STATIONS tend to be passing-through places, where we step
hurriedly from platform to exit, eager to be on our way. But, at
King's Cross St Pancras, the station itself might be the way.
I had time on my hands as I made my way north: it was an hour
until my train to Nottingham, and I saw the figures first from
afar. The sculpture The Meeting Place is enormous: nine
metres high. A man and a woman embrace: it is a fleeting moment on
a station. An arrival - or a departure?
It is based on the film Brief Encounter, and the
sculptor, Paul Day, explained the emotions on display: "All
separation involves a suspended moment when one wonders: 'Is this
for ever?'" He also spoke of his criteria for success: "To make a
work of art that's going to succeed, it needs to look like it was
always meant to be there."
Some love the sculpture, and some don't: online it has been
called "kitsch", "touching", "bad art", "clever", "patronising",
"hideous", "fabulous", and "absolutely gorgeous".
Many, however, think that there is a better statue at the
station. This time, it is a recognisable person: hand clutching his
hat, coat-tails caught by a gust of wind, Sir John Betjeman gazes
up at the wonderful arch of St Pancras Station's "freshly restored
train shed". Or at least his likeness does, cast in bronze by the
sculptor Martin Jennings.
He is here because in the 1960s he fought against the proposed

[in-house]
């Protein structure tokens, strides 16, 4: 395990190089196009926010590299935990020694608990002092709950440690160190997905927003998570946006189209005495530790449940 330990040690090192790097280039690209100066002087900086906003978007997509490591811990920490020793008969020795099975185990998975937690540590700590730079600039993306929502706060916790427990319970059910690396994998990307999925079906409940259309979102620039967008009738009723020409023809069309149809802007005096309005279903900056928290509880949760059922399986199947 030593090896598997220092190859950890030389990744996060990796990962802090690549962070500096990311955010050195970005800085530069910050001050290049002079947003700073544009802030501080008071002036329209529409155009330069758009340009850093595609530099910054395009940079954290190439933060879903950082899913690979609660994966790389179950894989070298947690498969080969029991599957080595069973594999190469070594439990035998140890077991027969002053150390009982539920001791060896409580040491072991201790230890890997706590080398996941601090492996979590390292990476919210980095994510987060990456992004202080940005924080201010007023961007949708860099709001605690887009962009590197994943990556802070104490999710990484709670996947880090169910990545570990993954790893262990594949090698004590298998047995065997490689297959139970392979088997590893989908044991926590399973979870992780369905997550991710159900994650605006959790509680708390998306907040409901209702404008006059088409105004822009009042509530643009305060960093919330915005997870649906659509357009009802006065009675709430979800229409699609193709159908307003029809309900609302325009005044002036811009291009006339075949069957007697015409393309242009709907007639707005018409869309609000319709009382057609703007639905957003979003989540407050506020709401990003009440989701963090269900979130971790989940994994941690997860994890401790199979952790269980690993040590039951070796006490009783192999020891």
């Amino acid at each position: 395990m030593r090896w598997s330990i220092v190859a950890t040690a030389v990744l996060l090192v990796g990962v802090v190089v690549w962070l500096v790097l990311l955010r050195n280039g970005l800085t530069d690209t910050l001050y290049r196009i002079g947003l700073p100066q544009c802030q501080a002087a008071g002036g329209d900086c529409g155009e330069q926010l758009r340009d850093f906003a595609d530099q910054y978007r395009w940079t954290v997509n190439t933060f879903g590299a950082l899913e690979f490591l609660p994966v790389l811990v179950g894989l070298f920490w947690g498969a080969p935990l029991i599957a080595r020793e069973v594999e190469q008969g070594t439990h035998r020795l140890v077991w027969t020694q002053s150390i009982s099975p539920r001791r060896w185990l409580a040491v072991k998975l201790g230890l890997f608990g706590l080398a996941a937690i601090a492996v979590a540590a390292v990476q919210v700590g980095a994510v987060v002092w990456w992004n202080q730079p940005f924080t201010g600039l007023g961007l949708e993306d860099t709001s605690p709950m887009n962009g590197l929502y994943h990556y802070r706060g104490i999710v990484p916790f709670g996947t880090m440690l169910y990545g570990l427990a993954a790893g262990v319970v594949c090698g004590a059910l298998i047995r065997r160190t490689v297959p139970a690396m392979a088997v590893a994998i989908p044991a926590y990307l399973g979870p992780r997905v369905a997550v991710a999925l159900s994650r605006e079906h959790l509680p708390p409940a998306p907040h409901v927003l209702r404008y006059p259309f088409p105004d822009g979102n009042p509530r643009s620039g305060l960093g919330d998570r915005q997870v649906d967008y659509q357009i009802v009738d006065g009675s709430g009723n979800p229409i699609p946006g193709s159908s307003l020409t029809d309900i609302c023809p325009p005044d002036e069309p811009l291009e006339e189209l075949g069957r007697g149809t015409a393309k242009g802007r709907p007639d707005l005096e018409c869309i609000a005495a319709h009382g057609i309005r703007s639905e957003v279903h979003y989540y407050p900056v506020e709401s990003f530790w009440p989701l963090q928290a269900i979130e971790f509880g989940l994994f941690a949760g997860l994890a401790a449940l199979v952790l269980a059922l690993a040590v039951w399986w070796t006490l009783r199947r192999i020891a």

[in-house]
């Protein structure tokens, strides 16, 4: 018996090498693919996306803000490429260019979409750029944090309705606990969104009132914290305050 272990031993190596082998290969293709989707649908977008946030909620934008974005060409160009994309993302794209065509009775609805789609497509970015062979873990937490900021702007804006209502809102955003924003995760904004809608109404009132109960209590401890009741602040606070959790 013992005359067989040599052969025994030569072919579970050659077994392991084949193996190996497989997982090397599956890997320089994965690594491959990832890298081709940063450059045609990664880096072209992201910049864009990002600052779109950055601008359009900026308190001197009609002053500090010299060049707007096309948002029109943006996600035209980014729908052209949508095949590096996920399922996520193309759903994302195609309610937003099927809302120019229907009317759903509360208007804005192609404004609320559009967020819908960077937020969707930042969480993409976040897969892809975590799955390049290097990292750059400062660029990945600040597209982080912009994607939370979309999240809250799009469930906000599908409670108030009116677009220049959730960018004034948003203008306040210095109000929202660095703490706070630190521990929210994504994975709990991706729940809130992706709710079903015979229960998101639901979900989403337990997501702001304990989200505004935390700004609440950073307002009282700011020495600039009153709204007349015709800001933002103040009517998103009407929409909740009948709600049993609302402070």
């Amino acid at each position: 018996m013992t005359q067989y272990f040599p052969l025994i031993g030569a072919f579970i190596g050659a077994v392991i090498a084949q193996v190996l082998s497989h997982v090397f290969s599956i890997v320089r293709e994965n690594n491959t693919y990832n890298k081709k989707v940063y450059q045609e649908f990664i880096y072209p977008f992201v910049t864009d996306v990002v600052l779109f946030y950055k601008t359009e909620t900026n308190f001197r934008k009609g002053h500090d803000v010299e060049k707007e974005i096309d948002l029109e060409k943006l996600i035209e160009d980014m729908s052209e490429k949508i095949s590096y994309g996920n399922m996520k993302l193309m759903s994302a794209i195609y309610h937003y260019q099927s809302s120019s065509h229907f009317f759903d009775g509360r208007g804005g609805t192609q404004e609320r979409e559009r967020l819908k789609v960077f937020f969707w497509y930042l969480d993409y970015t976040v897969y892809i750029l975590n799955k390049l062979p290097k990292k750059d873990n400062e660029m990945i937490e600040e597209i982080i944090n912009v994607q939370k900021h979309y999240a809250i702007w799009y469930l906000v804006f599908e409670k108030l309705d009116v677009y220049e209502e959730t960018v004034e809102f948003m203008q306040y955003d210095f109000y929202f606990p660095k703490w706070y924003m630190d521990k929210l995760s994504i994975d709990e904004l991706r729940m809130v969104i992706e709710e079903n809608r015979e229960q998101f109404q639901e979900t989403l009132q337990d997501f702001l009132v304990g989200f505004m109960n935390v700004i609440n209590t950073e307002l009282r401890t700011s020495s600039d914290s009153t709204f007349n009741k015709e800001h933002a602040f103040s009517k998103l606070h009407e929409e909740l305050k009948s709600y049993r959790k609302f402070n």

destruction of St Pancras. It is unthinkable now; for George
Gilbert Scott's neo-Gothic station building is one of the landmarks
of London; but it was not unthinkable then. Different days. "He
didn't save it single-handedly, but it wouldn't have happened
without him," said Sir Andrew Motion, one of Betjeman's successors
as Poet Laureate.
I take the escalator down, and discover a young man playing the
lilac-painted piano on the con-course, just along from M&S. It
is an old piano, but almost in tune, and a place where travellers
can play or listen for a while - and I do.
With my harassed soul focused and restored, I wander outside and
behold the Francis Crick Institute. It is currently a building
site, but very clear about its mission in the world when it opens
in 2015: to create a world-leading multi-disciplinary biomedical
research centre in London. No absurd hierarchies here, no
inter-departmental squabbles - just research excellence and energy
set free. A grand vision indeed; and presumably it was with such
fire in its belly that the Church announced itself to the
It is time to find my train. I have passed through here so many
times, but never before stopped to contemplate. On my way, I see
the piano-player buying some water. I say "Thank you" to him. He
shrugs modestly, as if it was nothing.